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Brandon Lilly posted another interesting comment about powerlifting and attitude today. This is it:
“If I gave up when I felt like I’d never get any better I’d have quit when I fell to the ground, busted my lip, and bloodied my nose when I tried to squat 135 lbs for the first time. I felt so much embarrassment, but I also believed I’d get it one day, and one day I did then over time 135 became 826. I’ve never given up even when things seemed impossible. Anyone can achieve if they commit to it.”
I thought I’d reply, but then I figured it would be another one of those pain-in-the-ass long replies to posts that nobody wants to read. So I decided to write a separate text about this subject.
However true Brandon’s statement may be, I think it deservesa comment on its exceptions and specificities. There’s a question asking to be asked here: why do people give up anything? It’s not always because they feel overwhelmed by failure, shame or feelings of unworthiness. It’s not always, either, because the person lacks determination, was not trained into any delayed reward system, or is too immature to handle that. Sometimes people give up because the critical moment gives him/her an insight about the nature of his relationship with the thing in question: “it’s not for me”. It’s the “I’m not that into it” moment.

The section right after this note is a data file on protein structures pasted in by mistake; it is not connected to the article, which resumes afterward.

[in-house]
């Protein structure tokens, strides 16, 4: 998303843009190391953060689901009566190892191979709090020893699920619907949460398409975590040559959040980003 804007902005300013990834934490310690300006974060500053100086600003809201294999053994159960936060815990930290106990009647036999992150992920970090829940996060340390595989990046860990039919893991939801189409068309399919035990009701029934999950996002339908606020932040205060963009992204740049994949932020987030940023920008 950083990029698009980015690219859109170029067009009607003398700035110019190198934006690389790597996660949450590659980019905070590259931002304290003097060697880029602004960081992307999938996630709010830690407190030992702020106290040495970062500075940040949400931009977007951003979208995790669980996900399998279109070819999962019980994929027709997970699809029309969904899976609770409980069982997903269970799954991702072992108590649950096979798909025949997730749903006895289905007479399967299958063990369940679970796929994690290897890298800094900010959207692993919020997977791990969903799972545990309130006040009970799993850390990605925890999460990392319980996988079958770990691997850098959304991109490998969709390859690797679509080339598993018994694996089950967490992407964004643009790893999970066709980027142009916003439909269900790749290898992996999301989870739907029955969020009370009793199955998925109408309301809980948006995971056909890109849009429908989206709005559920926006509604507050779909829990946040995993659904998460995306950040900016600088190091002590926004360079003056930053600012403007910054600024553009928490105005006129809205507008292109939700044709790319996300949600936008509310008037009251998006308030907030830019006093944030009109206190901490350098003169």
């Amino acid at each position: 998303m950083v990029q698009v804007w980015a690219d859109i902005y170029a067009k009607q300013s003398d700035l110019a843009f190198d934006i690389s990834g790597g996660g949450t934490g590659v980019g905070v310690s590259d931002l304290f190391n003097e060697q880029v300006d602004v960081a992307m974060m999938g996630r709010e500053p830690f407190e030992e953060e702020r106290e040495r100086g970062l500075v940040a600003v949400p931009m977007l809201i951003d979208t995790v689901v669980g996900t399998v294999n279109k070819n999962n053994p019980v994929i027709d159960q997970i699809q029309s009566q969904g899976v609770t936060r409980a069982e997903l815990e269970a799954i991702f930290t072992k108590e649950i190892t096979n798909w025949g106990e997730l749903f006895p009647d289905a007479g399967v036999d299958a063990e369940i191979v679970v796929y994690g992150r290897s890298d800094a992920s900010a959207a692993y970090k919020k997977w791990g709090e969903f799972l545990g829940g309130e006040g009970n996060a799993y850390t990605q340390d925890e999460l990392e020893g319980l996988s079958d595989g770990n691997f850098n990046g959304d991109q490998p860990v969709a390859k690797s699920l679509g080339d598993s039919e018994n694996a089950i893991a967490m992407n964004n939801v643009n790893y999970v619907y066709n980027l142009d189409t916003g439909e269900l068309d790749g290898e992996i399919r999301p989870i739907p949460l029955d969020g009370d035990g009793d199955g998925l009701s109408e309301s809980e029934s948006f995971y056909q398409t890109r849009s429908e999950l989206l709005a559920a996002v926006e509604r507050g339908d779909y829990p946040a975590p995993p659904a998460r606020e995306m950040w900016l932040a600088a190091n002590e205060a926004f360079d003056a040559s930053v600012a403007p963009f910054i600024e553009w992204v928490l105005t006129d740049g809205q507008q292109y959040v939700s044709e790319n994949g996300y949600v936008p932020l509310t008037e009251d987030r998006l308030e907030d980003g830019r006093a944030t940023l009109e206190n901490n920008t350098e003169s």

Who hasn’t had that? Even with people: who hasn’t given up a relationship because, during a crisis, you have an epiphany: “I’m really not that into her/him”.
I’d like to share three stupid examples of very serious injuries I suffered in powerlifting: one was when the bar fell on my face. It was loaded with 244lbs, I was trying a F6 Titan shirt and my two buddies were too confident I would hold the lockout. I didn’t and it came right into my upper lip/nose (which broke). Until this day, nobody can explain how I didn’t die. I didn’t, and two weeks later I lifted the best bench press in my whole life until that moment.
The second was when I broke my fibula while squatting (slippery floor). Very stupid. Cast up to the groin, the week after the accident I wanted to bench at a local meet. My friends felt insulted and refused to give me a ride.
The third was when I destroyed everything inside my left knee joint, including ACL rupture, bone, etc. I showed up at the clinic and told my friend (the doctor): “try to fix it as best as you can because I have a World championship in four months”. Eventually I became reasonable and agreed to give up the Championship that year (and won it two years later) and undergo surgery.
Each of these “accidents” (they look like accidents but they’re actually the result of my own neglect of safety principles) could have made someone else decide to give up. Why didn’t I? I have a theory: when it’s “your thing”, adversity will only make you want it more. Not only you won’t give up, but you will become irrationally and recklessly stubborn on holding on to it.
Giving up is very sad when someone does it as a result of external overwhelming forces. But if it’s not “your thing”, then, by all means, GIVE UP and go look for what makes you happy, gives you a sense of belonging somewhere in the order of things in life, creates meaning and provides you with an identity.